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BackgroundDisparity in utilization of reproductive healthcare services between the urban poor and the urban non-poor households in the developing nations is well known. However, disparity may also exist within urban poor households. Our objective was to document the extent of disparity in reproductive healthcare utilization among the urban poor and to identify the socio-demographic determinants of underutilization with a view to characterizing this vulnerable subpopulation.MethodsA survey of 16,221 households was conducted in 39 clusters from two large urban poor settlements in Delhi. From 13,451 consenting households, socio-demographic data and information on births, maternal and child deaths within the previous year was collected. Details of antenatal care (ANC) was collected from 597 pregnant women. Information on ANC and postnatal care was also obtained from 596 recently delivered (within six months) mothers. All data were captured electronically using a customized and validated smart phone application. Households were categorized into quintiles of socio-economic position (SEP) based on dwelling characteristics and possession of durable assets using principal component analysis. Potential socio-demographic determinants of reproductive healthcare utilization were examined using random effects logistic regression.ResultsThe prevalence of facility based birthing was 77% (n = 596 mothers). Of the 596 recently delivered mothers only 70% had an ANC registration card, 46.3% had ANC in their first trimester, 46% had visited a facility within 4 weeks post-delivery and 27% were using modern contraceptive methods. Low socio-economic position was the most important predictor of underutilization with a clear gradient across SEP quintiles. Compared to the poorest, the least poor women were more likely to be registered for ANC (OR 1.96, 95%CI 0.95-4.15) and more likely to have made ≥ 4 ANC visits (OR 5.86, 95%CI 2.82-12.19). They were more likely to have given birth in a facility (OR 4.87, 95%CI 2.12-11.16), to have visited a hospital within one month of childbirth (OR 3.18, 95%CI 1.62-6.26). In general, government funded health insurance and conditional cash transfers schemes were underutilized in this community.ConclusionThe poorest segment of the urban poor population utilizes reproductive healthcare facilities the least. Strategies to improve access and utilization of healthcare services among the poorest of the poor may be necessary to achieve universal health coverage.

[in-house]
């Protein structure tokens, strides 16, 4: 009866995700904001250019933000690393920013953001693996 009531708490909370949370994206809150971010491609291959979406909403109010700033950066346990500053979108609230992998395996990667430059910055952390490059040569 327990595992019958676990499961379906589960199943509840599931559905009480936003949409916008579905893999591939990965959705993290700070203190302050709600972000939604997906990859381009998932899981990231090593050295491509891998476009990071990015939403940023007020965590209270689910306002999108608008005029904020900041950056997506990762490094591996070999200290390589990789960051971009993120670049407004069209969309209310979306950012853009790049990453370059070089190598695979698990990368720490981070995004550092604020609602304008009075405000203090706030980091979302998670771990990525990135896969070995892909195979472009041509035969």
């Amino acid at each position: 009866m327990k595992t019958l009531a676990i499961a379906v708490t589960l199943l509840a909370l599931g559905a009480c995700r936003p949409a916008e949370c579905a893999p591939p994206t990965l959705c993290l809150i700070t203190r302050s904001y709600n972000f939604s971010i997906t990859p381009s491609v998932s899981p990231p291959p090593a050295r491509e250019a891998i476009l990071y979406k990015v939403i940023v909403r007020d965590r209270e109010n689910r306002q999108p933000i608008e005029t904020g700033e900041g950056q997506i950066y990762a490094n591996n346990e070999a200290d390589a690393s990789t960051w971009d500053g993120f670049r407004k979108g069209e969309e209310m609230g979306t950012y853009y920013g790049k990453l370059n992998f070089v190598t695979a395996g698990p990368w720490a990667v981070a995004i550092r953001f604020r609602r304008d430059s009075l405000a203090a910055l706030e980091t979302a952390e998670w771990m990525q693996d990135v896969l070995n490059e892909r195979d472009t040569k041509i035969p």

Original publication

DOI

10.1186/s12884-015-0635-8

Type

Journal

BMC pregnancy and childbirth

Publication Date

08/09/2015

Volume

15

Addresses

Indian Institute of Public Health, Delhi, Public Health Foundation of India, Plot No. 47, Sector 44, Institutional Area, Gurgaon, 122002, India. niveditha@iiphd.org.

Keywords

Humans, Prenatal Care, Delivery, Obstetric, Health Care Surveys, Logistic Models, Pregnancy, Socioeconomic Factors, Poverty Areas, Adult, Urban Population, Health Services Misuse, Reproductive Health Services, India, Female, Maternal-Child Health Services